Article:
Saturday, March 10, 2012


I mentioned would-be capital Hargeisa already: would-be capital of the Republic of Somaliland. Somaliland in one of the three parts that officially makes up Somalia, the others being Puntland, and the part that gets so often in the news, the southern part of Somalia (let me call this rump-Somalia). Puntland and rump-Somalia are both previous Italian colonies, Puntland is the pirate paradise, somehow semi-autonomous from the rump Somalia, thanks to its healthy and ever growing foreign exchange reserves, and rump-Somalia is now the prototype of a failed state (the past link with Italy is, of course, totally coincidental and the failed state part nothing to do with the colonial past; after all, the other Italian colony in the Horn, Eritrea, is an exemplary country, no?). Somaliland, however, is the former British colony. It was lumped with the rest of Somalia after the Brits left, but then declared its independence from increasingly dysfunctional Somalia in 1991, after a nasty war – every war in this part of the world seems nasty. It has since had several apparently fair and honest elections, has its own government and police force, its own central bank, its own currency, and for all intents and purposes operates as an independent country - except that nobody has yet recognized it. To visit Somaliland, you need a Somaliland visa, which can be issued in Addis Ababa (and perhaps London and Washington, but that seems less reliable).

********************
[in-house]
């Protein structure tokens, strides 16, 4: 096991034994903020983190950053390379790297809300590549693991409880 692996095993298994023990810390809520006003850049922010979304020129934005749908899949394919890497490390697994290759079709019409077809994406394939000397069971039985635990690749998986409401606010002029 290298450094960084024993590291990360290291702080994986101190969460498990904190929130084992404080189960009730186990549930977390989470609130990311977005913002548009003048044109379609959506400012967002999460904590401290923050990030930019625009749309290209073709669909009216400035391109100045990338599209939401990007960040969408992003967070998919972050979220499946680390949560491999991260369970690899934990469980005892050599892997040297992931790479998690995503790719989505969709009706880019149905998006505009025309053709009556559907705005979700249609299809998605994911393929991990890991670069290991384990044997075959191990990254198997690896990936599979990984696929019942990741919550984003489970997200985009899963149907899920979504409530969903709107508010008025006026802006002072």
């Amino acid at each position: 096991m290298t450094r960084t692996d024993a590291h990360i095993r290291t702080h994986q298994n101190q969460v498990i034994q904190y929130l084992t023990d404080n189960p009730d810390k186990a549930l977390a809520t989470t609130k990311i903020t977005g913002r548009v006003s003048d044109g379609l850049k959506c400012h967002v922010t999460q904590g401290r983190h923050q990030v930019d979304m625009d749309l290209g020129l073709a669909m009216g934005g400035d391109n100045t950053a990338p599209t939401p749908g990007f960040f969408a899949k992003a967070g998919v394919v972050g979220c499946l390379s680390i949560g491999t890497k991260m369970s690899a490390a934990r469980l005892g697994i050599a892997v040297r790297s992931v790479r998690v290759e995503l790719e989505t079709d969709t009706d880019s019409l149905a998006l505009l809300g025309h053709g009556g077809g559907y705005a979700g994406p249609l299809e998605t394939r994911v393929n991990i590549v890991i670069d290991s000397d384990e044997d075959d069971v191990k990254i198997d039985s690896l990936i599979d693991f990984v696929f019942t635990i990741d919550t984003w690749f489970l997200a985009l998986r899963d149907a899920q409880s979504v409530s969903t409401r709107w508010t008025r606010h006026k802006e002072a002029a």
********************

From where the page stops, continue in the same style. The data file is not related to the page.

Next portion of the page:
So one of the first things we did when we arrived in Addis Ababa a month ago was in fact ensuring our Somaliland visa. We managed to find the embassy cum chancellery cum official residence without much difficulty, thanks to good signposting. Inside the compound, the visa section actually operates out of the residency’s garage. The whole process went very smooth, except that the validity of the issued visa turned out to expire before we actually planned to enter the country. When I commented on this, the first response was to use some Tippex – for my younger readers, this is liquid paper used for corrections in the era of typewriters… what are typewriters? Well, ask your parents – Tippex, thus, over the original dates and then write the new dates in, on the Tippex. Right! When I carefully asked if this would not pose problems at the border, the visa assistant first said “I hope not…”, and then, luckily, agreed that it would perhaps be better to issue a new visa – which was issued just as speedily as the first one. And it worked.
And now we are in Hargeisa…

the Somaliland embassy - or rather, liaison office - signposted in Addis Ababa

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